Since February, some of the most intense and continuous fighting in Ukraine has been around the village of Shirokino, just east of Mariupol. Now, the Chief of the Ukrainian General Staff, General Viktor Muzhenko, has declared that the village has ‘no military value whatsoever’.
Muzhenko’s statement drew howls of protests from Ukrainian soldiers and political activists, angry at the suggestion that blood had been shed for no purpose, but he is probably right. And Shirokino is hardly an isolated example. It is a sad fact that war often descends into bloody struggles for territory which has no tactical or strategic value, only symbolic importance. War is not a very rational endeavour, if one measures rationality in terms of material costs and benefits. Rather, as I examined in my book Military Honour and the Conduct of War, it is about honour as much as anything else. Why else keep attacking Passchendaele? Why else throw the Sixth Army deeper and deeper into Stalingrad? Why else keep on fighting the Taliban long after it has become obvious that you’re never going to defeat them? The answer is that honour, under whatever name you choose to give it – face, prestige, credibility, reputation, self-respect, pride – is at stake, and so you keep on at it, however unsuccessful it may be.
According to Clausewitz, war is a means of achieving a political objective. The tactics chosen will thus reflect the objective in question, which may change as the war develops. At the start of the war in Ukraine, the Ukrainian government’s object was to recapture its lost territories. It therefore focused its attention on capturing land and on strategic manoeuvres designed to destroy the enemy occupying that land. Now, though, it is quite obvious that recapturing the entirety of Donbass by military means is impossible. The objective, therefore, has changed. After the humiliating defeats at Ilovaisk in August 2014 and Debaltsevo in February 2015, restoring lost pride is the only objective achievable. And so, the Ukrainian Army fights over villages which have ‘no military value whatsoever’ because they come to symbolize that pride. It is, in a way, rather more logical than it initially seems.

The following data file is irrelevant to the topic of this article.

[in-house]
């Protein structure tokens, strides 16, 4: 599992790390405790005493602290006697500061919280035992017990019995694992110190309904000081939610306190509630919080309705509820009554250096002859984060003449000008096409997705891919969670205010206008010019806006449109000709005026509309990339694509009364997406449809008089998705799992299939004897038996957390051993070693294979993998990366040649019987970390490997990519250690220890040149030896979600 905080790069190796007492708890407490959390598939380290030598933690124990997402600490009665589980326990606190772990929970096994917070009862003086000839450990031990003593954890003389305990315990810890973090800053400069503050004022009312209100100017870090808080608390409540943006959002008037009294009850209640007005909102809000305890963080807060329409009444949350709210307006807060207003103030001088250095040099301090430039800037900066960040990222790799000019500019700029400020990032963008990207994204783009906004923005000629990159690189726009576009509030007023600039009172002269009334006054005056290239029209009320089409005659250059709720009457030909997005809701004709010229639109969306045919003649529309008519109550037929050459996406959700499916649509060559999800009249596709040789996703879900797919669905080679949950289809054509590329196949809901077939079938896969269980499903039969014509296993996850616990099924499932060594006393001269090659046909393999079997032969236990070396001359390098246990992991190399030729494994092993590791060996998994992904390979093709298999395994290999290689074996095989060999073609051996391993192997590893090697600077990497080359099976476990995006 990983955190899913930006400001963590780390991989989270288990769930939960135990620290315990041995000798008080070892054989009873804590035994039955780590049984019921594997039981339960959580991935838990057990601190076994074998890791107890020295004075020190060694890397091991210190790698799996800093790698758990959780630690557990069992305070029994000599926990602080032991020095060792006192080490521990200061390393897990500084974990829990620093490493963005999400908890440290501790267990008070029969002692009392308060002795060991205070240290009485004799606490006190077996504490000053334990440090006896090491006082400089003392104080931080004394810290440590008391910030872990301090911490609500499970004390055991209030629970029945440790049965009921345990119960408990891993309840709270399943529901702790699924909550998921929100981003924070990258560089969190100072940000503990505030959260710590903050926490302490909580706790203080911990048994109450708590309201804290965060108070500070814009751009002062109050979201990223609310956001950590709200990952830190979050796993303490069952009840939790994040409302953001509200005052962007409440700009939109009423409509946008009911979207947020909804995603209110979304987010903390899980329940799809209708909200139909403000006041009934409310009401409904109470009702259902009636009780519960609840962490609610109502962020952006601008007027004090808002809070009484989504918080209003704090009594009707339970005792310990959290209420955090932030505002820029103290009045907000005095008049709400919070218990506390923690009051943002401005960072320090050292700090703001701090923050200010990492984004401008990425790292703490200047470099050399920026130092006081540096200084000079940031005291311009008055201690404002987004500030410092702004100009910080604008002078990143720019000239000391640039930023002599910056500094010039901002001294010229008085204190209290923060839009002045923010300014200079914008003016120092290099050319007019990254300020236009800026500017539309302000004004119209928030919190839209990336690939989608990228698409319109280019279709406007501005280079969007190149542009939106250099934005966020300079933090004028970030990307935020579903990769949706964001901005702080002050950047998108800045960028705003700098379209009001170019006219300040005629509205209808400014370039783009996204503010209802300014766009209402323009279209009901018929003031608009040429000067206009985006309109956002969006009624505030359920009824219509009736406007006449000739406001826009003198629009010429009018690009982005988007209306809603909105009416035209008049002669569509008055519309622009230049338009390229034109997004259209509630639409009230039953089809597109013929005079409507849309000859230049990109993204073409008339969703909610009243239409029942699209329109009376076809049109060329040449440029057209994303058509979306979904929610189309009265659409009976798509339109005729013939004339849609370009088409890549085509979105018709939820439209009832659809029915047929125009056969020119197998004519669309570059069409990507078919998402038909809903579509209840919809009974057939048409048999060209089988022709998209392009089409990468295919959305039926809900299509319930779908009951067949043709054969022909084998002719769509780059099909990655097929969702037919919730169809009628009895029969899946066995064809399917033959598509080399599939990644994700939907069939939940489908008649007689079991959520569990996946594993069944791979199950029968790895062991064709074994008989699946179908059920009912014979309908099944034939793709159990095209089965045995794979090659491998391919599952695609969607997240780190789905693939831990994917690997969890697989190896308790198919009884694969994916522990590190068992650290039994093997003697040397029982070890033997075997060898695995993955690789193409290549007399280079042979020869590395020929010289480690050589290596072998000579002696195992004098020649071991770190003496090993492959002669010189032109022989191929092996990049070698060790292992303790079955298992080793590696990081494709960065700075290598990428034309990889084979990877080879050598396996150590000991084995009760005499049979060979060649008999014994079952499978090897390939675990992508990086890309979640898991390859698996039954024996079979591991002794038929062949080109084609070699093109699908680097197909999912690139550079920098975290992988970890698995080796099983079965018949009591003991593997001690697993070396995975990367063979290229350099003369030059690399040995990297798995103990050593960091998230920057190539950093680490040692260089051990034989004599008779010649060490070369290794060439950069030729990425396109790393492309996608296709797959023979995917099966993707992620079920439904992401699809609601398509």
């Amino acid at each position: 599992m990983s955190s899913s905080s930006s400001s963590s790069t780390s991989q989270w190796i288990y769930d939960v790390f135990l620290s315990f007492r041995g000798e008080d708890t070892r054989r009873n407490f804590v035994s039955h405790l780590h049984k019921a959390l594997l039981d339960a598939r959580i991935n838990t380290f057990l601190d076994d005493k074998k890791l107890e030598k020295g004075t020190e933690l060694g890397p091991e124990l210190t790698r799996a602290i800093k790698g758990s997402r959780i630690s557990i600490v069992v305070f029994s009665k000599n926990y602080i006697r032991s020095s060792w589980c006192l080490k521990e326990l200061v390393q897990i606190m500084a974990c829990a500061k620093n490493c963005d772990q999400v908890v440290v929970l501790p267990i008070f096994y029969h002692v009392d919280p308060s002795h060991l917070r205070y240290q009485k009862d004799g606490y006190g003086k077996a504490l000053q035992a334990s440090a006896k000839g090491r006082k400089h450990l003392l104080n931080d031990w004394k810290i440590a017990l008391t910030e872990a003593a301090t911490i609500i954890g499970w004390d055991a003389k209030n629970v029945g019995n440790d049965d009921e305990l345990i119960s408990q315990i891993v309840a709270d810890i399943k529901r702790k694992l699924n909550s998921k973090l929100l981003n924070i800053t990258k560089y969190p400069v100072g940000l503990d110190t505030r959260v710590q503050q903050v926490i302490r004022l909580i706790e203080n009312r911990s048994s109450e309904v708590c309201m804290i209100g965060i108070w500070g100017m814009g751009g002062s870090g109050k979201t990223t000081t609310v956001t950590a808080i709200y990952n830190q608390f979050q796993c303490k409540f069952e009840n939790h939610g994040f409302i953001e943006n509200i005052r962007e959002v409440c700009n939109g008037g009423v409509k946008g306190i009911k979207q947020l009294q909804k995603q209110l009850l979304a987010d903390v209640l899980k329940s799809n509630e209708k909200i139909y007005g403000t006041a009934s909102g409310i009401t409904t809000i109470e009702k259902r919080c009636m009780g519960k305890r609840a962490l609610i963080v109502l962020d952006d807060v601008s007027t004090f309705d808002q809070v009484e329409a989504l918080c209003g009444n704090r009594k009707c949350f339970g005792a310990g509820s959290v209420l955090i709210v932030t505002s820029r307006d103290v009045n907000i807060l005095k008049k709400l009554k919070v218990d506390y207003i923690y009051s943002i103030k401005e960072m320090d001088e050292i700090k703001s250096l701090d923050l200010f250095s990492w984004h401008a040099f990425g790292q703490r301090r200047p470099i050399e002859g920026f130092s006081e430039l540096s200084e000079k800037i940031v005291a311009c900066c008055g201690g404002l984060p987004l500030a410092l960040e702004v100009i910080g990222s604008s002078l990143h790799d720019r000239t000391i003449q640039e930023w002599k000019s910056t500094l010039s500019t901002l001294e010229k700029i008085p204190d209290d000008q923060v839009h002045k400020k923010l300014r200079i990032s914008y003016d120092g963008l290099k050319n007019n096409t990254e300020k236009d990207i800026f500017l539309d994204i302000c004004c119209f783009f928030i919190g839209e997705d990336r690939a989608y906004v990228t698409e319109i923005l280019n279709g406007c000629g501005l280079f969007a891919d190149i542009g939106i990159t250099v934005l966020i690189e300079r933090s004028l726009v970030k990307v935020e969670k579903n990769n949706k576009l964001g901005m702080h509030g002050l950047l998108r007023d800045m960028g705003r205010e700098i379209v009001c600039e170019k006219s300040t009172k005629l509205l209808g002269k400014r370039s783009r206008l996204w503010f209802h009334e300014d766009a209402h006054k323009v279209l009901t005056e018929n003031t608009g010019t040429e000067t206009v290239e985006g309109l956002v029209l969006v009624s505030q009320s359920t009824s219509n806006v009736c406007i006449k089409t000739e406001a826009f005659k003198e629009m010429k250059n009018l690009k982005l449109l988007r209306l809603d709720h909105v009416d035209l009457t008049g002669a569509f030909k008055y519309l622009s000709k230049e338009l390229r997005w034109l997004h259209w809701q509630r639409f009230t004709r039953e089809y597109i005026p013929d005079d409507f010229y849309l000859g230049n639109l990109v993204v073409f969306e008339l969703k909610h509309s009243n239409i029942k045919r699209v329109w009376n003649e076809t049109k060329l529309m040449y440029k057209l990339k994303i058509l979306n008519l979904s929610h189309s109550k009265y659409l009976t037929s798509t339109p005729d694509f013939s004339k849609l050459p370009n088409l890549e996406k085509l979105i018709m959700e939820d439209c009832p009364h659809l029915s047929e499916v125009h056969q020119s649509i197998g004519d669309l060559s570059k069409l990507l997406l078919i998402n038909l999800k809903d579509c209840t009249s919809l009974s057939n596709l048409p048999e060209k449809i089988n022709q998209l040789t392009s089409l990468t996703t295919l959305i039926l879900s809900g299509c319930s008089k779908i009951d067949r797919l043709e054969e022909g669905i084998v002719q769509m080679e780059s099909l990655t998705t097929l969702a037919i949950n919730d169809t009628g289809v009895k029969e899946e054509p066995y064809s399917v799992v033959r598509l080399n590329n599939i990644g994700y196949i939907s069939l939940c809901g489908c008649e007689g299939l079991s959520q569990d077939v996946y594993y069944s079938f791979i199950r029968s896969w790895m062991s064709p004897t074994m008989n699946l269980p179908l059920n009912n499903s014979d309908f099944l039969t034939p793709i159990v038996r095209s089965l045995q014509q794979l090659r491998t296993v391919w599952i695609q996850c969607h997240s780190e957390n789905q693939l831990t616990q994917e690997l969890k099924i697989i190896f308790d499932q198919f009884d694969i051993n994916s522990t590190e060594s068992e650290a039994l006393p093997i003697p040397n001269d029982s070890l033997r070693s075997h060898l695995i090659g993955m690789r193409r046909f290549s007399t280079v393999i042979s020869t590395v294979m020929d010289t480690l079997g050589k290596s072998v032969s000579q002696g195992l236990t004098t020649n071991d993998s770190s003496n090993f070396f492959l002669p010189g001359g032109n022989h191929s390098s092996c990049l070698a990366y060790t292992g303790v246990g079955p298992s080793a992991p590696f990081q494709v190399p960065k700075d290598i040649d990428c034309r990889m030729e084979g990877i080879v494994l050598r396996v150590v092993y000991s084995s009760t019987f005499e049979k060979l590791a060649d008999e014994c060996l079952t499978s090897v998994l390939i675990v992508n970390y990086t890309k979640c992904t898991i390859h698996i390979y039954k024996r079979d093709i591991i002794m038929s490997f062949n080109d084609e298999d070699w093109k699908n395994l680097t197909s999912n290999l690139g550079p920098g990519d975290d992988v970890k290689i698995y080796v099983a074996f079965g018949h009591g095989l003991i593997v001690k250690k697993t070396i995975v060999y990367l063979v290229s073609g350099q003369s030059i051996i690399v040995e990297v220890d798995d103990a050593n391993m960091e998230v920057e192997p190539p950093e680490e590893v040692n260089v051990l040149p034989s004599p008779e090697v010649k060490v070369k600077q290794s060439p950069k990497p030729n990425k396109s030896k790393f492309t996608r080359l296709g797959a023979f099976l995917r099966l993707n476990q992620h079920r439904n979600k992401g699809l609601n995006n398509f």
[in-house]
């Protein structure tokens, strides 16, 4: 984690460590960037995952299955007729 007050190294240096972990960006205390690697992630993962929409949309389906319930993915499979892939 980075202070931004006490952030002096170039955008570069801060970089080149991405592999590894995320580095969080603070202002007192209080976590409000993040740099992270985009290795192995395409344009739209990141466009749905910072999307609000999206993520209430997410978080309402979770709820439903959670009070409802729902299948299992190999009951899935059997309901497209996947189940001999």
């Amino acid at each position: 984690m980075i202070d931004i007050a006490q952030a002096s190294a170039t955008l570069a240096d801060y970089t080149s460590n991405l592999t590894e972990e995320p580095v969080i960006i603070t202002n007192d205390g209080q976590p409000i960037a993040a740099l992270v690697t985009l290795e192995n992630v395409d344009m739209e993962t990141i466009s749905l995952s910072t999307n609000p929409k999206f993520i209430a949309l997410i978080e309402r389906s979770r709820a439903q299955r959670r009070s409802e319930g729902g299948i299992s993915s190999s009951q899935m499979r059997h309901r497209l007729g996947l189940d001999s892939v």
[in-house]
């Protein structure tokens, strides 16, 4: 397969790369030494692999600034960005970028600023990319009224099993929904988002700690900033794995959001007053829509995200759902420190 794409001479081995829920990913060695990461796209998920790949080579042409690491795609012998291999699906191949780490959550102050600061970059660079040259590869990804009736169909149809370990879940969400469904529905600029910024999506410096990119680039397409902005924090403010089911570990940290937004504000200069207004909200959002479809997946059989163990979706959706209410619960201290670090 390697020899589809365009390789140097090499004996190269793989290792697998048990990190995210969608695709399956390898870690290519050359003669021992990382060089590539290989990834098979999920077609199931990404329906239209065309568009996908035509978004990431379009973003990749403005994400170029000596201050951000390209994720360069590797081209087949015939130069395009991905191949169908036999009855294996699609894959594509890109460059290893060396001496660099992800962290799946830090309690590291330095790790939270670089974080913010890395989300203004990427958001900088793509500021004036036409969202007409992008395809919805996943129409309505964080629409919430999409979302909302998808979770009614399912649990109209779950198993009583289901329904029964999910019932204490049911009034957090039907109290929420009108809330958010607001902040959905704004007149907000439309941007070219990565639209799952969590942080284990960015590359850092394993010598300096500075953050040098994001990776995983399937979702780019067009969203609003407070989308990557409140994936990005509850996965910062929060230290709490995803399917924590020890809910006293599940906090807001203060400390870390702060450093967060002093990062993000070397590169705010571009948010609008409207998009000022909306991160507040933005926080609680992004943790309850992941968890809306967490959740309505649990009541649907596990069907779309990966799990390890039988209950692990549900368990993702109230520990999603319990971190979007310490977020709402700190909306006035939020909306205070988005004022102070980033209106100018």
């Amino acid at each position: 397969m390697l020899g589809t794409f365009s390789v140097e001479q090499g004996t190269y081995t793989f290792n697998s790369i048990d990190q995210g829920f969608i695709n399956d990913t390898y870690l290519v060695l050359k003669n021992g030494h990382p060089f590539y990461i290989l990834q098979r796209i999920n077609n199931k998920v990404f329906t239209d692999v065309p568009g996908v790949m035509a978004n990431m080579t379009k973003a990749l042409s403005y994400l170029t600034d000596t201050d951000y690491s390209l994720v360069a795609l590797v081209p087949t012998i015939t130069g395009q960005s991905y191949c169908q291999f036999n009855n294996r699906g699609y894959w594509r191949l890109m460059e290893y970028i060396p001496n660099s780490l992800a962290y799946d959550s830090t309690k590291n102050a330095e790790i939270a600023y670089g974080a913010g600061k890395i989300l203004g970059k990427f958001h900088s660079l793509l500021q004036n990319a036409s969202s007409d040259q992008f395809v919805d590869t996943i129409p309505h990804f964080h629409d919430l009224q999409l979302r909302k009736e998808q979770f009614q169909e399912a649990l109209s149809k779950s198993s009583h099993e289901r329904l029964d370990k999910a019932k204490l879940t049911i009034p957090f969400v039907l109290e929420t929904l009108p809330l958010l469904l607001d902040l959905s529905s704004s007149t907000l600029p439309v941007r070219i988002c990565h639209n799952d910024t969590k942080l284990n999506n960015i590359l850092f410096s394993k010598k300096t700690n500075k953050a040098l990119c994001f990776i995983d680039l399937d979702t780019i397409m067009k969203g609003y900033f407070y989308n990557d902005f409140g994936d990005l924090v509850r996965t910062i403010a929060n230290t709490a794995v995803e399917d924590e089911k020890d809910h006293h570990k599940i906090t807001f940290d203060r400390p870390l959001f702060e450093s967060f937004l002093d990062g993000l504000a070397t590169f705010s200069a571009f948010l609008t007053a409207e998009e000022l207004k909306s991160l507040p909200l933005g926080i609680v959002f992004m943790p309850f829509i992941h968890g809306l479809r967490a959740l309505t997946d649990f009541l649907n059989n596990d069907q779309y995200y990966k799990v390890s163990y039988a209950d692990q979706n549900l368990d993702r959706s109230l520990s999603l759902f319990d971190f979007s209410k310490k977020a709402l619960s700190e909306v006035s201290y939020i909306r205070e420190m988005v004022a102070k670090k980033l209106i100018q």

This, then, is what the war in Ukraine has come down to: restoring Kiev’s damaged pride. Ever since the Minsk-2 agreement in February this year, both sides have been shelling each other daily, probing each other’s lines, and exchanging small arms fire, without gaining more than a few yards here and there. From a military point of view it doesn’t make sense. But from a political point of view, abiding strictly by the terms of Minsk-2 would have meant that Kiev would have had to accept a political settlement forced upon it by a victorious enemy. The current small-scale fighting doesn’t bring Ukraine any closer to a military victory, but it prevents that humiliation. If the warring parties in Ukraine weren’t fighting over Shirokino, they would have just have to fight over something else. In essence, fighting itself has become the aim. Muzhenko’s comment suggests that the General Staff don’t like this very much, and as a former army staff officer, I thoroughly sympathize. But given the prevailing political mood, I fear that there is very little that the General Staff can do about it, and the struggles over useless objectives will continue for some time yet.